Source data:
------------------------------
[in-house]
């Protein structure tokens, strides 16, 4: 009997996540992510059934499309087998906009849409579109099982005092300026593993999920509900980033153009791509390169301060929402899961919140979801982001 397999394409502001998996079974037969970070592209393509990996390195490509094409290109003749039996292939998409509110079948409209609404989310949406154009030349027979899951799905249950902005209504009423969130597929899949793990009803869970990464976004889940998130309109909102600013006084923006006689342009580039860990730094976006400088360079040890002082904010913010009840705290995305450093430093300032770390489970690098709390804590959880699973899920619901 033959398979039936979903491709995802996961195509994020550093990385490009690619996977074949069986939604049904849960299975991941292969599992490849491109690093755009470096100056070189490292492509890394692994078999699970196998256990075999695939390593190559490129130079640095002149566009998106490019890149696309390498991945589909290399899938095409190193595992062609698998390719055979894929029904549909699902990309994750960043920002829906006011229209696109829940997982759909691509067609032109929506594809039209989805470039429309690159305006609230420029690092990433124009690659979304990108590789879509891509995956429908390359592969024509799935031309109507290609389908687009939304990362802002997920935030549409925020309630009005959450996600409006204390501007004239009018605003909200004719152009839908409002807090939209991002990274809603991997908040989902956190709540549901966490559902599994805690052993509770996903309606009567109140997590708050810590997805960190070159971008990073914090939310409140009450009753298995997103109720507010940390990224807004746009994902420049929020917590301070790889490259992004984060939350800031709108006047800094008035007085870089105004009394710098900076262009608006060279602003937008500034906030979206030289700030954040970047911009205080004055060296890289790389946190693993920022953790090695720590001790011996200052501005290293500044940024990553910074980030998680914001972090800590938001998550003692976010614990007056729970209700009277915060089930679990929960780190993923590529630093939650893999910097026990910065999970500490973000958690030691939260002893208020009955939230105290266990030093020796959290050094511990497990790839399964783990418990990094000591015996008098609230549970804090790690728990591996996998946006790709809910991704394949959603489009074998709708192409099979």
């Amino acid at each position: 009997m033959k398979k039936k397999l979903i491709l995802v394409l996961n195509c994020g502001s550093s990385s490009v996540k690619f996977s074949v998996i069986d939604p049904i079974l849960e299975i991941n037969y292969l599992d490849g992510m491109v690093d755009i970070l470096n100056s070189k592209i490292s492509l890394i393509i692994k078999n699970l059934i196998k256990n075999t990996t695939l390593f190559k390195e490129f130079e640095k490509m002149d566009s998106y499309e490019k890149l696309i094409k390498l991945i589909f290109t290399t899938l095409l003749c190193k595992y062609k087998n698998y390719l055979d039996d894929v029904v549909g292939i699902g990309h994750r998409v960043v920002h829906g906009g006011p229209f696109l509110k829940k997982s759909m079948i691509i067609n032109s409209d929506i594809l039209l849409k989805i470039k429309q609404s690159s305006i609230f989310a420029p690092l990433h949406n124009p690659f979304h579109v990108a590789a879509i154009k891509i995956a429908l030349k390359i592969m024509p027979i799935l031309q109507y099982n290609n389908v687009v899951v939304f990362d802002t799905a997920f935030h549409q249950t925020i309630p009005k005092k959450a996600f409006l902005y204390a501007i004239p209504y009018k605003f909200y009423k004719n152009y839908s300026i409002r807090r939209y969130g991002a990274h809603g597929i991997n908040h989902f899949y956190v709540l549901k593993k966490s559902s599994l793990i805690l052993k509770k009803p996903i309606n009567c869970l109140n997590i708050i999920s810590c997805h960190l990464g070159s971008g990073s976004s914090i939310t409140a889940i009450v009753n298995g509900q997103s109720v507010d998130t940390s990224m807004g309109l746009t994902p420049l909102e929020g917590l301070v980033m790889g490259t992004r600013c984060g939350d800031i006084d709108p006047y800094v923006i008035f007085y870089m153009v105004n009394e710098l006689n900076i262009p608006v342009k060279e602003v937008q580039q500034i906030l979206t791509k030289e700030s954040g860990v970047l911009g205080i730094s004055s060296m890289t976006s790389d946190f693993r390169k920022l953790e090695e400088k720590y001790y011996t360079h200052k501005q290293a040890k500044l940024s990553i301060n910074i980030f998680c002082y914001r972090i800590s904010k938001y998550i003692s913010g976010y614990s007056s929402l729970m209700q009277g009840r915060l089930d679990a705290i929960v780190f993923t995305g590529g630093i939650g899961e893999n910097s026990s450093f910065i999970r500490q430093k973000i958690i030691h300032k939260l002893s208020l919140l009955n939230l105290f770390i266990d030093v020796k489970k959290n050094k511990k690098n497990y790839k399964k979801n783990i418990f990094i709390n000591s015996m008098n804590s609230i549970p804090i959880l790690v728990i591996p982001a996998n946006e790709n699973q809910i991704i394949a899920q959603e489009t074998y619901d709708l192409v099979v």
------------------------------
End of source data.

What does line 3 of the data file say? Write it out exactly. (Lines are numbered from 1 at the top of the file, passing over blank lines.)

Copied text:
């Amino acid at each position: 009997m033959k398979k039936k397999l979903i491709l995802v394409l996961n195509c994020g502001s550093s990385s490009v996540k690619f996977s074949v998996i069986d939604p049904i079974l849960e299975i991941n037969y292969l599992d490849g992510m491109v690093d755009i970070l470096n100056s070189k592209i490292s492509l890394i393509i692994k078999n699970l059934i196998k256990n075999t990996t695939l390593f190559k390195e490129f130079e640095k490509m002149d566009s998106y499309e490019k890149l696309i094409k390498l991945i589909f290109t290399t899938l095409l003749c190193k595992y062609k087998n698998y390719l055979d039996d894929v029904v549909g292939i699902g990309h994750r998409v960043v920002h829906g906009g006011p229209f696109l509110k829940k997982s759909m079948i691509i067609n032109s409209d929506i594809l039209l849409k989805i470039k429309q609404s690159s305006i609230f989310a420029p690092l990433h949406n124009p690659f979304h579109v990108a590789a879509i154009k891509i995956a429908l030349k390359i592969m024509p027979i799935l031309q109507y099982n290609n389908v687009v899951v939304f990362d802002t799905a997920f935030h549409q249950t925020i309630p009005k005092k959450a996600f409006l902005y204390a501007i004239p209504y009018k605003f909200y009423k004719n152009y839908s300026i409002r807090r939209y969130g991002a990274h809603g597929i991997n908040h989902f899949y956190v709540l549901k593993k966490s559902s599994l793990i805690l052993k509770k009803p996903i309606n009567c869970l109140n997590i708050i999920s810590c997805h960190l990464g070159s971008g990073s976004s914090i939310t409140a889940i009450v009753n298995g509900q997103s109720v507010d998130t940390s990224m807004g309109l746009t994902p420049l909102e929020g917590l301070v980033m790889g490259t992004r600013c984060g939350d800031i006084d709108p006047y800094v923006i008035f007085y870089m153009v105004n009394e710098l006689n900076i262009p608006v342009k060279e602003v937008q580039q500034i906030l979206t791509k030289e700030s954040g860990v970047l911009g205080i730094s004055s060296m890289t976006s790389d946190f693993r390169k920022l953790e090695e400088k720590y001790y011996t360079h200052k501005q290293a040890k500044l940024s990553i301060n910074i980030f998680c002082y914001r972090i800590s904010k938001y998550i003692s913010g976010y614990s007056s929402l729970m209700q009277g009840r915060l089930d679990a705290i929960v780190f993923t995305g590529g630093i939650g899961e893999n910097s026990s450093f910065i999970r500490q430093k973000i958690i030691h300032k939260l002893s208020l919140l009955n939230l105290f770390i266990d030093v020796k489970k959290n050094k511990k690098n497990y790839k399964k979801n783990i418990f990094i709390n000591s015996m008098n804590s609230i549970p804090i959880l790690v728990i591996p982001a996998n946006e790709n699973q809910i991704i394949a899920q959603e489009t074998y619901d709708l192409v099979v």